Rookie Jamie Collins has been slowly worked in on clear passing situations, playing 36 total snaps in the first four games.
Defensive captain Jerod Mayo has not graded out well by ProFootballFocus.com so far this season, with a horrendous minus-5.2 rating in run defense. Despite a respectable 1.6 rating in pass coverage, he has still had his struggles winning on contested balls.
Spikes should have a more significant role with Wilfork gone, but it appears he is no longer in the running to prove himself to be a three-down linebacker.
Mayo and Hightower are Pro Football Focus' lowest-ranked players on the Patriots defense, and things will only get tougher for them without Vince Wilfork taking up blockers in front of them. If there is one area the Pats really need to be better on it's defense, it starts with these two primary linebackers. They are both talented and can do the job; they just have to play better.
Aqib Talib's trickle-down effect on the Patriots defense was a huge improvement in 2012. Not necessarily because Talib himself was playing so well, but it allowed other Patriots defenders to better play to their strengths.
This year, however, Talib has been playing like a No. 1 shutdown corner, and the Pats defense has entered the ranks of the elite through four games. Talib's win-sealing pass breakup in the end zone against the Falcons was the perfect exclamation point to his start this season.
Just like last year, Talib's presence has allowed Kyle Arrington to shift inside to the slot, where he is best suited, while Alfonzo Dennard has manned the right cornerback spot on the outside.
After seeing just three snaps combined in the first two games, rookie Logan Ryan has played 28 and 26 snaps, respectively, in the last two games.
Matt Ryan and the Falcons might've been the only established passing threat the Pats have faced this season, but regardless of competition, they have delivered, and that hasn't always been the case in recent years.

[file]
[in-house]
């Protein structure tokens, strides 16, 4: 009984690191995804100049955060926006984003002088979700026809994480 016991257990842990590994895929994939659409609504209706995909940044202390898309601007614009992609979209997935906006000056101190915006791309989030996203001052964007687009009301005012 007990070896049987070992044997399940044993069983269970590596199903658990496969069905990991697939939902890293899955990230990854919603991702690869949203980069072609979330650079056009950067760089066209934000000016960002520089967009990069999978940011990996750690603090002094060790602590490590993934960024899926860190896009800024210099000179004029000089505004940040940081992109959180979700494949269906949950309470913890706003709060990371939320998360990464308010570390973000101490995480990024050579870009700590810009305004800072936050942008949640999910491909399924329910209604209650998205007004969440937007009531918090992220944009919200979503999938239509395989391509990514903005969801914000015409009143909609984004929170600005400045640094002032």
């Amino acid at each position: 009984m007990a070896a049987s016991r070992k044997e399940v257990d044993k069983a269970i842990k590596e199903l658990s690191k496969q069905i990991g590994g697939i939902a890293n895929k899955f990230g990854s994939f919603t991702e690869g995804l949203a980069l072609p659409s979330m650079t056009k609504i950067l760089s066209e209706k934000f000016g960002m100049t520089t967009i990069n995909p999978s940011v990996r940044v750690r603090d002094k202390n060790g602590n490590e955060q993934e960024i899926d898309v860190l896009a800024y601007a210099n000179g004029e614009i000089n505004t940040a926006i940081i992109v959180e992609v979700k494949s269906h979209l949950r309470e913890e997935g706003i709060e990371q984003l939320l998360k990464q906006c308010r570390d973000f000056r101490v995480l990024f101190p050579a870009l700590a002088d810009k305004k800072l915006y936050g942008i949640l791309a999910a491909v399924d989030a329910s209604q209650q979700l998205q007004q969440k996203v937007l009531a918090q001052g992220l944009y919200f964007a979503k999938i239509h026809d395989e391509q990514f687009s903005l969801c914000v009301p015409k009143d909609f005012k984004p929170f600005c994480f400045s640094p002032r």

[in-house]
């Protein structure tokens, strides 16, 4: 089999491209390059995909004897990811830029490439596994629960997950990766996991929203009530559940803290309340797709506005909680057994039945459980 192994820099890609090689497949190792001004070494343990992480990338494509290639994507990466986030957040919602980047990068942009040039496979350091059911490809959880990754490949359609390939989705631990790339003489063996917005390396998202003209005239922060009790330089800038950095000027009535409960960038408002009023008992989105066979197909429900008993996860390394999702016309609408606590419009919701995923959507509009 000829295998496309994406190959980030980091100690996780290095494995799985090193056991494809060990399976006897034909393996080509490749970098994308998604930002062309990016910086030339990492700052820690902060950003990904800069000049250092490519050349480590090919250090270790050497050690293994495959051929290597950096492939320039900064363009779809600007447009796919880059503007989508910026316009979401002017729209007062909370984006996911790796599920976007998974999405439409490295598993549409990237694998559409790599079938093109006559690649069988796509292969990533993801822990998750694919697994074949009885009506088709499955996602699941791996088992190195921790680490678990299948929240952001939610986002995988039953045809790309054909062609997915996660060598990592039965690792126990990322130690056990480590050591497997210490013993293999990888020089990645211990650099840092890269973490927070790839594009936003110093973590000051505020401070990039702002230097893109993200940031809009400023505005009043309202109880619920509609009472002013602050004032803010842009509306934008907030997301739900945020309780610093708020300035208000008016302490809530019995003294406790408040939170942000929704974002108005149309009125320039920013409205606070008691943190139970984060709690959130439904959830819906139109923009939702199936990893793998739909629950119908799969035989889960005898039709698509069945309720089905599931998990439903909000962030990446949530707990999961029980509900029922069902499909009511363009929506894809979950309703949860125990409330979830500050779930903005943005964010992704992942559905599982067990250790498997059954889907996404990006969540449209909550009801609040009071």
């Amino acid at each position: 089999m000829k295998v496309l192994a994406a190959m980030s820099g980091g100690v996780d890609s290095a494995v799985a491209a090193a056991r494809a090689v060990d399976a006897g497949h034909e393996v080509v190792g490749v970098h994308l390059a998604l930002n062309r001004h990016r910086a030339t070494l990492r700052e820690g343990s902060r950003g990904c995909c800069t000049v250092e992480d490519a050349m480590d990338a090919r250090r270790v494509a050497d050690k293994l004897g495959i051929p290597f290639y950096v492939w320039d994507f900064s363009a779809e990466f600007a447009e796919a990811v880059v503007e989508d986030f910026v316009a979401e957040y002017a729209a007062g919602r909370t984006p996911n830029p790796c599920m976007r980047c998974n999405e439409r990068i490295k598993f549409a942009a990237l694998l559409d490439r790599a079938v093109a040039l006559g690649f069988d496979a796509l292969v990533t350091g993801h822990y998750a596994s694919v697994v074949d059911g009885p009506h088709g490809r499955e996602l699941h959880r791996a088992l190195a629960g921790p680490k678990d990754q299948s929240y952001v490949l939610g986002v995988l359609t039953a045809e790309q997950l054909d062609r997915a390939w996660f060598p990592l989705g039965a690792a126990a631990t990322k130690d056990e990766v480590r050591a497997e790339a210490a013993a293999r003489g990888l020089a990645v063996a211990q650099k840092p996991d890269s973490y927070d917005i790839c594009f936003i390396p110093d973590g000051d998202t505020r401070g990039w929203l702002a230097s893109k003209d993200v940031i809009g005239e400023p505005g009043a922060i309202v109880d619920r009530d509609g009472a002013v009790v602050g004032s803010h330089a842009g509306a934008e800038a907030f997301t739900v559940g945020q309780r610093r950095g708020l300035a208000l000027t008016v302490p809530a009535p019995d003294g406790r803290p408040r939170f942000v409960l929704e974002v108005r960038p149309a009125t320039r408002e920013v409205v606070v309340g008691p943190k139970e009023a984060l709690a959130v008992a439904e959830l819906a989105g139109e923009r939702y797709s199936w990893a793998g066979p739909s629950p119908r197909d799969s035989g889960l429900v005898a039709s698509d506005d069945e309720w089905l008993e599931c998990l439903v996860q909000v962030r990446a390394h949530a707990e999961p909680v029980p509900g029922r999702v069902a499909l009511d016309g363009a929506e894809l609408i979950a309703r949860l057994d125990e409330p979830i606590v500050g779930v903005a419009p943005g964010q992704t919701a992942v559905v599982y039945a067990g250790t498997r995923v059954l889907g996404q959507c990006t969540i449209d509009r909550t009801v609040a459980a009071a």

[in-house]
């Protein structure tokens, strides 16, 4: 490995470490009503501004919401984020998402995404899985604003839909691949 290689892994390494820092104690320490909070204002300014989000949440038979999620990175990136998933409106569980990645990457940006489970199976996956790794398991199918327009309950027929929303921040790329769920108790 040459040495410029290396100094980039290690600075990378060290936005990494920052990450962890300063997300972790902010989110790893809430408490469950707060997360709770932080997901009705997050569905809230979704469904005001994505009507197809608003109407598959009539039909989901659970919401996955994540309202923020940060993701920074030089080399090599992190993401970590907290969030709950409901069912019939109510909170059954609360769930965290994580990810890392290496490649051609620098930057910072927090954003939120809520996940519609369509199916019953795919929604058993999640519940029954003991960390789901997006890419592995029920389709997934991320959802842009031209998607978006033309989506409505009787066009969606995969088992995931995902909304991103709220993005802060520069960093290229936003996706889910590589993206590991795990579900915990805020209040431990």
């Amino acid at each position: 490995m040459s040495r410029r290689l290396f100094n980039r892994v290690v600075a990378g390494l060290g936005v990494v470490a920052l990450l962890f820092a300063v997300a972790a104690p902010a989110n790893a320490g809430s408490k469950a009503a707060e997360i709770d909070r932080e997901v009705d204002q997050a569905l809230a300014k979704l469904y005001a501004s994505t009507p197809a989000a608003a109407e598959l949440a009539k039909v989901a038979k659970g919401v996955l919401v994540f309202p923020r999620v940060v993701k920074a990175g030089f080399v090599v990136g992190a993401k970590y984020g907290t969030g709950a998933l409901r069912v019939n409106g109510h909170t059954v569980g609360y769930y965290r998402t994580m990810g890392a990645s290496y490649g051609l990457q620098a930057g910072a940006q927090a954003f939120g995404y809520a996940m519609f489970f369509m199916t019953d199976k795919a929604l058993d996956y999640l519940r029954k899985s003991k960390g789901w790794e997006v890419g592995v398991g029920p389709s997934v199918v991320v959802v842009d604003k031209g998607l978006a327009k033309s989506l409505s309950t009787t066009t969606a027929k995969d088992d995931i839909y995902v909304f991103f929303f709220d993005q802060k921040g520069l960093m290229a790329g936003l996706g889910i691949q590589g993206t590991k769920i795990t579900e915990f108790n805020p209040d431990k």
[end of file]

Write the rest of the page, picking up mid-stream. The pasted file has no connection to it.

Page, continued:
The Pats are giving up an average of just 241.1 passing yards per game and have given up the sixth fewest points.
Perhaps most telling is the Pats have given up just 14 plays of 20-plus yards, four of which came in the soft-zone fourth quarter vs. the Falcons, after giving up five per game in 2012, including 21 in their first four games.
Things will only get harder for the cornerbacks, with upcoming matchups against A.J. Green, the Saints and the Broncos, but so far, it's hard to remember the Pats getting better cornerback play.
Perhaps the biggest bonus of the Aqib Talib trickledown is that it allowed Devin McCourty to move to safety full-time. So far this season, McCourty has landed on Pro Football Focus' Team of the Month for September.
PFF did not have McCourty with a single negative grade against the run or pass in the first month of the season.
Steve Gregory was thought to be on the roster bubble this summer, but emerged from camp as the unquestioned starter next to McCourty and has played 93 percent of the snaps this season. Gregory has looked solid in the strong-safety role, with excellent tackling.
Rookie Duron Harmon has served as the third safety, but has played just 20 snaps on the season.
McCourty and Gregory have finally secured the back-end of a defense that has been lit up early and often the last three seasons. The stability that they've provided in the first three games has been a welcome change.
Gregory has had some moments of inconsistency, but nothing like he did last year. He and McCourty look like a solid tandem the Pats can rely on down the road.
Stephen Gostkowski is off to one of the best starts of his career this season, missing just one field goal while connecting on 11, including five of six from 40-plus yards. Gostkowski has also had just one kickoff returned this season.
After a somewhat of a down year, Gostkowski is looking like a Pro Bowler this season.
Ryan Allen was the surprise winner of the punter competition this summer, and so far, he's looked like a rookie at times, which should be expected. But Allen has shown steady improvement, and his game against the Falcons was his best of the year, garnering a 2.2 rating from Pro Football Focus.
The NFL's all-time punt-return average leader, Julian Edelman, is off to another great start this season, averaging 12.1 yards per return, including a long of 17 yards.
The kickoff return game has had a surprising returner in LeGarrette Blount, who, at 250 pounds, might be the heaviest kickoff returner in NFL history. Still, in today's NFL, the kickoff return game has been marginalized, and Blount has returned just four kicks on the year. His average is a respectable 21.0 yards per return.
Overall, the Patriots have had strong special teams performances this season, and once Allen gets a little more experience under his belt, they could be even better.